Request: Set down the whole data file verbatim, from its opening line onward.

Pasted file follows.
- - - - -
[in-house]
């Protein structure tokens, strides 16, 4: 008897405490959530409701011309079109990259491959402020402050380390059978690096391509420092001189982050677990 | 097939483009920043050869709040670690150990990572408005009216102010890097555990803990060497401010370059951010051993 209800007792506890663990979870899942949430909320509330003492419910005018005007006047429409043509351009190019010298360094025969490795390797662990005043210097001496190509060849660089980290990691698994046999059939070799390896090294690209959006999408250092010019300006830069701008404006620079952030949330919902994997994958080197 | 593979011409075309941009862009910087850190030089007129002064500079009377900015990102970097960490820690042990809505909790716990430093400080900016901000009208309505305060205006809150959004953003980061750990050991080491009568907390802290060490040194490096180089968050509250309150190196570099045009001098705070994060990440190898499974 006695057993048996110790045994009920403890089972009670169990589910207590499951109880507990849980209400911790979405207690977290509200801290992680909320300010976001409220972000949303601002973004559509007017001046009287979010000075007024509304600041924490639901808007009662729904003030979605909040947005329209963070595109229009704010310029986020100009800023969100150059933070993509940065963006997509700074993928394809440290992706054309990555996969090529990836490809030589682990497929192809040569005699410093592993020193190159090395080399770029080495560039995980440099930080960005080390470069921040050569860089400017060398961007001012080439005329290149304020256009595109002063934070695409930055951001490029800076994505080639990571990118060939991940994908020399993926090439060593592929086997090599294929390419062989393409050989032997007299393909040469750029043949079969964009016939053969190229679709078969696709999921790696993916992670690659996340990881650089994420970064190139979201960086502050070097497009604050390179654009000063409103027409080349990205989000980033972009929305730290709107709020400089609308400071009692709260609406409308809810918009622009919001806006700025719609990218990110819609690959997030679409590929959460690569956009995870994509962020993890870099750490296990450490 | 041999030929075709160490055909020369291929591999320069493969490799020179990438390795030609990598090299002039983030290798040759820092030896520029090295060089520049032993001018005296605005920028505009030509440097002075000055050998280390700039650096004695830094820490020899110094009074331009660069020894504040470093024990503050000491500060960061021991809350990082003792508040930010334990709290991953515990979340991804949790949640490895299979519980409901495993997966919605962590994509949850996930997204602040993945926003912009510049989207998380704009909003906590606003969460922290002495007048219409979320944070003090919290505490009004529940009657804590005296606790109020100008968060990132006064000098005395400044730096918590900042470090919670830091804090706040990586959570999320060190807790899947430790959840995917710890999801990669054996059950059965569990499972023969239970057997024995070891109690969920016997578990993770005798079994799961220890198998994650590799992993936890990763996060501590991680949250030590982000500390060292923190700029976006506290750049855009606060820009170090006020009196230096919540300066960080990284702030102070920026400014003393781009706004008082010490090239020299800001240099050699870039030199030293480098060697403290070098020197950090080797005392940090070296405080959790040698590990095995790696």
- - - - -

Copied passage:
[in-house]
């Protein structure tokens, strides 16, 4: 008897405490959530409701011309079109990259491959402020402050380390059978690096391509420092001189982050677990 | 097939483009920043050869709040670690150990990572408005009216102010890097555990803990060497401010370059951010051993 209800007792506890663990979870899942949430909320509330003492419910005018005007006047429409043509351009190019010298360094025969490795390797662990005043210097001496190509060849660089980290990691698994046999059939070799390896090294690209959006999408250092010019300006830069701008404006620079952030949330919902994997994958080197 | 593979011409075309941009862009910087850190030089007129002064500079009377900015990102970097960490820690042990809505909790716990430093400080900016901000009208309505305060205006809150959004953003980061750990050991080491009568907390802290060490040194490096180089968050509250309150190196570099045009001098705070994060990440190898499974 006695057993048996110790045994009920403890089972009670169990589910207590499951109880507990849980209400911790979405207690977290509200801290992680909320300010976001409220972000949303601002973004559509007017001046009287979010000075007024509304600041924490639901808007009662729904003030979605909040947005329209963070595109229009704010310029986020100009800023969100150059933070993509940065963006997509700074993928394809440290992706054309990555996969090529990836490809030589682990497929192809040569005699410093592993020193190159090395080399770029080495560039995980440099930080960005080390470069921040050569860089400017060398961007001012080439005329290149304020256009595109002063934070695409930055951001490029800076994505080639990571990118060939991940994908020399993926090439060593592929086997090599294929390419062989393409050989032997007299393909040469750029043949079969964009016939053969190229679709078969696709999921790696993916992670690659996340990881650089994420970064190139979201960086502050070097497009604050390179654009000063409103027409080349990205989000980033972009929305730290709107709020400089609308400071009692709260609406409308809810918009622009919001806006700025719609990218990110819609690959997030679409590929959460690569956009995870994509962020993890870099750490296990450490 | 041999030929075709160490055909020369291929591999320069493969490799020179990438390795030609990598090299002039983030290798040759820092030896520029090295060089520049032993001018005296605005920028505009030509440097002075000055050998280390700039650096004695830094820490020899110094009074331009660069020894504040470093024990503050000491500060960061021991809350990082003792508040930010334990709290991953515990979340991804949790949640490895299979519980409901495993997966919605962590994509949850996930997204602040993945926003912009510049989207998380704009909003906590606003969460922290002495007048219409979320944070003090919290505490009004529940009657804590005296606790109020100008968060990132006064000098005395400044730096918590900042470090919670830091804090706040990586959570999320060190807790899947430790959840995917710890999801990669054996059950059965569990499972023969239970057997024995070891109690969920016997578990993770005798079994799961220890198998994650590799992993936890990763996060501590991680949250030590982000500390060292923190700029976006506290750049855009606060820009170090006020009196230096919540300066960080990284702030102070920026400014003393781009706004008082010490090239020299800001240099050699870039030199030293480098060697403290070098020197950090080797005392940090070296405080959790040698590990095995790696």